There’s more to this scraggly farmer (Tim Blake Nelson) than meets the eye in “Old Henry.”

Shout Studios

What a wonderful thing it is when a versatile and dependable veteran character actor gets a chance to shine in a lead role deep into a career, and such is the case with Tim Blake Nelson in “Old Henry,” a near masterpiece of a Western with Nelson giving arguably the crowning performance of his career as an Oklahoma Territory farmer in the early years of the 20th century who simply wants to live out his days without any intrusion from the outside world — and we all know that’s not going to happen.

With the gorgeous and stark grasslands of Waterford, Tennessee, standing in for 1906 Oklahoma, “Old Henry” opens with a scene worthy of Clint Eastwood Westerns such as “Pale Rider” and “Unforgiven,” as a sadistic sheriff named Ketchum (Stephen Dorff); his deputy, Dugan (Richard Speight Jr.), and his Mexican tracker Stillwell (Max Arciniega) have formed a posse and have captured two fugitives. One of them is tortured for information and then executed, while the other is shot but manages to get away.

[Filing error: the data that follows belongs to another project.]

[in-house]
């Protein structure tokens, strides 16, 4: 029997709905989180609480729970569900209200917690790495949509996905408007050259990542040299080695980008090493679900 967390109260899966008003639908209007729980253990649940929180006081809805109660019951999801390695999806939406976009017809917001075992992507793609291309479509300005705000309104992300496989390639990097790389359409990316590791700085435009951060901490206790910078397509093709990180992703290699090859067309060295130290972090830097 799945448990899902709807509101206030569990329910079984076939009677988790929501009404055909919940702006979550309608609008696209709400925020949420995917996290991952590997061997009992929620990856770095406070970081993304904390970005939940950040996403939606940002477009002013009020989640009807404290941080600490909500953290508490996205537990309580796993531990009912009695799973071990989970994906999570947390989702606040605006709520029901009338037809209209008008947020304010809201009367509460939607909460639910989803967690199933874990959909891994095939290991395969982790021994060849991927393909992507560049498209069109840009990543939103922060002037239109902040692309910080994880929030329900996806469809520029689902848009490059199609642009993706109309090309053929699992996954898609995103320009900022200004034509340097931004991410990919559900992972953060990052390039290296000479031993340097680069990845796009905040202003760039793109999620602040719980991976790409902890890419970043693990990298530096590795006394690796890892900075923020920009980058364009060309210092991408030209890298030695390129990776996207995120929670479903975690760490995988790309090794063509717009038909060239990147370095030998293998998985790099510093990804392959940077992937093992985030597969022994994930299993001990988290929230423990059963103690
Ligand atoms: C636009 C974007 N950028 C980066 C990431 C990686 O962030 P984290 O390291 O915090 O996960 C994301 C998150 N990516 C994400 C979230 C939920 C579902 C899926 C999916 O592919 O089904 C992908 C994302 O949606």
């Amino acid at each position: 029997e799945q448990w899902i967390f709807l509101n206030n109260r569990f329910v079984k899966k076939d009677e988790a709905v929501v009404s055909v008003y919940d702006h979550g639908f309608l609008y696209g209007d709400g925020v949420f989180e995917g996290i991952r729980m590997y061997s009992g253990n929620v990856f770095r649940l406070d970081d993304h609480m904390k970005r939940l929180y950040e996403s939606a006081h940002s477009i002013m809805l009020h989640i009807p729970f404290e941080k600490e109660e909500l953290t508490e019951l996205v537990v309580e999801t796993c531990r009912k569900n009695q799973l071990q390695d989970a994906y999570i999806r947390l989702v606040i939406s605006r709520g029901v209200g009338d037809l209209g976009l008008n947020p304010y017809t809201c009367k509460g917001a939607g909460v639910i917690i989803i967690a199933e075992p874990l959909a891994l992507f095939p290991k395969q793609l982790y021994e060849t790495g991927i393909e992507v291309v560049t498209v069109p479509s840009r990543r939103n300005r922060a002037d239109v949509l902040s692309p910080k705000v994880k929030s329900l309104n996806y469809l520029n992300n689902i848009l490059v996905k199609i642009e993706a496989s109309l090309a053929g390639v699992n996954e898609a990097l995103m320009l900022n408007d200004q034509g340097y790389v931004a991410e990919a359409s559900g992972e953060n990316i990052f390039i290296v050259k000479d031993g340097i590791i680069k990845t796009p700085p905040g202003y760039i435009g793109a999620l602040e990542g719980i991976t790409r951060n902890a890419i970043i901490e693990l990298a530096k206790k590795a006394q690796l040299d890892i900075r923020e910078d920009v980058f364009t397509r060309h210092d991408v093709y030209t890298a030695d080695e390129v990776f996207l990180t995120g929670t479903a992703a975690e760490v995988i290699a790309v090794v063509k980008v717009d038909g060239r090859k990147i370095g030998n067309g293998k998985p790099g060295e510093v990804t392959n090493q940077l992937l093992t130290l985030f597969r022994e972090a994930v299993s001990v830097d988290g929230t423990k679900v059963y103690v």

Cut to Nelson’s scraggly, scrawny and disheveled widower Henry working the unforgiving land of his farm, barking orders to his teenage son Wyatt (Gavin Lewis), who deeply resents his father for refusing to let him even pick up a gun and can’t wait until he’s reached the age where he can leave the closed-off old man behind and set out to see the world beyond this remote patch. Save for the occasional visit from Henry’s brother-in-law Al (Trace Adkins), we get the feeling there are weeks or even months when no one comes within miles of the farm — but that changes when Henry finds the wounded fugitive in a creek bed, a satchel of cash nearby. Henry takes the man back to the farmhouse, patches up his wound — and ties him to the bed, because even though this man is wearing a badge, something doesn’t sit right.

We learn this man is named Curry (played by Scott Haze), and he claims Ketchum isn’t really a sheriff, he’s a bank robber and he WILL be coming for Curry and for the money, and if he has to kill Henry and Wyatt in the process, he’ll do it without hesitation.

By this point, we’ve come to suspect there’s more to Old Henry than meets the eye. He’s adept at tending to Curry’s wounds, he punches out Curry with fast efficiency at one point, he’s lightning-fast with a gun and he sure isn’t acting like a scared farmer when he’s told there’s a trio of killers headed this way. Writer-director Potsy Ponciroli does a magnificent job of creating a slow build of tension, punctuated by the occasional and stunning moment of violence. (There’s even a measure of dark and grisly humor, e.g., when a body is disposed of and hungry pigs are fed, and those are not disconnected occurrences.)